In contrast, when I celebrated Loy Krathong with my family in Phuket last year, we had people with amazingly large pupils stealing the coins from our floats. There are certainly some issues that need resolving on our green island.

In summary, Phuket is becoming internationally overpriced and needs to be made more safe, clean and convenient – especially in terms of transport. This is not because I am complaining, although I do enjoy a whinge now and again, but because I know what it takes for property and a micro-economy to properly compete.


While I was away, I did read one good piece of news which lightened my heart – changes to encourage visitors to stay for 6 months.

I know how irritating the rules can be for an extended visit because my mother visits me in Phuket for 6 months every year, but as she also lives in the UK, she doesn’t need to retire.

She cannot leave Phuket easily as she is not mobile and I would rather carry her on my back than let her do a ‘visa-run’ in one of those mini-vans.

However, if the authorities are starting to change their approach, and continue to do so, that would be good. Differentiating between the criminal element of visitors and the tourists and long-stayers who contribute to Thailand by simply being here is important, but not, it seems, easy for the authorities to establish. I can understand why, but more effort is needed.

The property-owning laws are defective. Land does not need to be sold to foreigners, but security of investment would be so much better if it was properly defined and provided for at least a lifetime.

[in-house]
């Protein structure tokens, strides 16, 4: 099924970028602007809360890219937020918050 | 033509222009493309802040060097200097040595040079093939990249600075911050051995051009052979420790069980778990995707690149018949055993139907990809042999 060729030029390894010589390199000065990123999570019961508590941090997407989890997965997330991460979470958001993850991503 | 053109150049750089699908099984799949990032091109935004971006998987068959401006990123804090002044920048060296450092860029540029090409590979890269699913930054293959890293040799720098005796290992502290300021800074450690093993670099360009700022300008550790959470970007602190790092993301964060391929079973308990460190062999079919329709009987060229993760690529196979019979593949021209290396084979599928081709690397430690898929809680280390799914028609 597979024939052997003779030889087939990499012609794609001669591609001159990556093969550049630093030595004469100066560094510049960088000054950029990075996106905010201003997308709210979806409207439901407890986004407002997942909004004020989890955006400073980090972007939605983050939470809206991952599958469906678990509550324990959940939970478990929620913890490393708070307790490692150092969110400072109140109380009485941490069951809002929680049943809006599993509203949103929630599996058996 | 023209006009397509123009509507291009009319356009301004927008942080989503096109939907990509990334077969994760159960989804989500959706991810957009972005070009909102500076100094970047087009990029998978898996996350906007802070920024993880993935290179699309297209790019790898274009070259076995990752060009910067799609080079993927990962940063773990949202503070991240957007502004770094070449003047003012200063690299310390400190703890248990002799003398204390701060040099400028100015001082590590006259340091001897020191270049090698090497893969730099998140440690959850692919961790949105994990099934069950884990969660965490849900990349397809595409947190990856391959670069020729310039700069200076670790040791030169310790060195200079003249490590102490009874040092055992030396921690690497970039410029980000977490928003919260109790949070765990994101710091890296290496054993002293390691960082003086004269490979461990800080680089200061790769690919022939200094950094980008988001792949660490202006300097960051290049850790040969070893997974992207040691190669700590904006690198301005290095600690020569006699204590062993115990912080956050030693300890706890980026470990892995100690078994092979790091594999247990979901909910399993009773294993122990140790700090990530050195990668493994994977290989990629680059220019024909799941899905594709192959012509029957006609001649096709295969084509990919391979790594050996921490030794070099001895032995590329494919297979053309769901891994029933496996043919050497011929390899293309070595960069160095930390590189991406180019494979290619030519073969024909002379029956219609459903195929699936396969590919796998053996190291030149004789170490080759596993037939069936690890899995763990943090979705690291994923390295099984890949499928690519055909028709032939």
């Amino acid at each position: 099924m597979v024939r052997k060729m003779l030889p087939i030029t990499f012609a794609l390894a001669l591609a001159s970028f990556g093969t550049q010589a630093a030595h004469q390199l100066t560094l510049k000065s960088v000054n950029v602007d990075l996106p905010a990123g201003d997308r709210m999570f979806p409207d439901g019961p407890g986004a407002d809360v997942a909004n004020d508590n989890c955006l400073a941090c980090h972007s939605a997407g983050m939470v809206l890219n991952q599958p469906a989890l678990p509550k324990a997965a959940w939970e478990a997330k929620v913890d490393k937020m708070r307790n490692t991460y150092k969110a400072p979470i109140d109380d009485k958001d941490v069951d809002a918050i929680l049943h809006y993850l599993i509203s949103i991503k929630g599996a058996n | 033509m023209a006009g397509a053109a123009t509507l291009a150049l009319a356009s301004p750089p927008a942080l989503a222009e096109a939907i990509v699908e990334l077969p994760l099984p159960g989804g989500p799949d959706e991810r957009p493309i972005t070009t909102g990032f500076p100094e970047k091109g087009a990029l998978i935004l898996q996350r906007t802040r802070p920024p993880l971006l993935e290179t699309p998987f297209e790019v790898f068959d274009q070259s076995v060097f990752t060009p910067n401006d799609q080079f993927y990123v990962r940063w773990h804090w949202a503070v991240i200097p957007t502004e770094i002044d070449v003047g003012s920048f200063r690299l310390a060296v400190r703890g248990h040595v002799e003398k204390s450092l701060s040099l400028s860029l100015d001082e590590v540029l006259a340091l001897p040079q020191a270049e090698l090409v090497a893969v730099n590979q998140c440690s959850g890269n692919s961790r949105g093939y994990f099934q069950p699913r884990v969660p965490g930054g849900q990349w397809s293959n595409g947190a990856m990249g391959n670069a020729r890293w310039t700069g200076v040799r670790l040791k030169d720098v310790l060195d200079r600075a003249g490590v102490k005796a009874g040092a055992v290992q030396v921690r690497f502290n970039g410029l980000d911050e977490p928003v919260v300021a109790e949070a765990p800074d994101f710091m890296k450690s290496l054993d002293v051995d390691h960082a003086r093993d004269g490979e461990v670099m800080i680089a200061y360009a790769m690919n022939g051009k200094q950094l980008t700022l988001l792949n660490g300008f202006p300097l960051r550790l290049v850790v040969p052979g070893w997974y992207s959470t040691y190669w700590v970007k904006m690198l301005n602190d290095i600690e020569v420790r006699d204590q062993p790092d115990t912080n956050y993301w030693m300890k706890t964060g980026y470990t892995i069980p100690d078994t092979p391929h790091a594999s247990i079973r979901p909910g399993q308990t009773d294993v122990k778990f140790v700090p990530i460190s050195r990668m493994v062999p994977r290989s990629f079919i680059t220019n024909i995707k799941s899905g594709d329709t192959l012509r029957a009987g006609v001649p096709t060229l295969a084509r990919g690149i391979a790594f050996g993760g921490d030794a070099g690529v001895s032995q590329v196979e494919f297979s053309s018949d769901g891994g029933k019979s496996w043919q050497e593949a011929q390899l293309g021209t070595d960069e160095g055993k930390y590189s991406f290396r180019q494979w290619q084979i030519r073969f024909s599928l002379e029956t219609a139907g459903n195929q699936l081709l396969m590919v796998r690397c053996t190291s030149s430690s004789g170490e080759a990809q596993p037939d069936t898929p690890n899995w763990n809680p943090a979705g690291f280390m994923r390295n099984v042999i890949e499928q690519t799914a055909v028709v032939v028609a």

In Sydney and the Gold Coast, I watched the news each day and only picked up some crime in areas where crime is common. But it was clear that the authorities and the justice system had a handle on what was happening. This makes people feel safe, and improves sense of community and respect for those carrying out essential work, such as the police.

The legislators in Thailand have a long road ahead and will consider Thai people first.

However, a properly flourishing economy does not forget migrants, visitors and the source of foreign income when drafting its laws.


You can buy great property cheaply, but live with a middle-class standard at high expense; eat international food at international prices; drink wine as a luxury, And you have to buy or long-term rent-a-car, unless you want to buy a consortium of taxi drivers a new house each year.

You can also live near or next to a beach, a stone’s throw away from a school. And you can get to the airport in less than an hour from most places, most of the time.

Phuket still has some charm, financial benefits and a set of challenges that, although not the same as a place like the Gold Coast, are solvable. The value in property still exists, but you need some maintainable income to live comfortably in Phuket.

Desmond Hughes has been an owner and operator of his law firm in Thailand for 12 years and is a Senior Partner at Hughes Krupica law firm.

— Desmond Hughes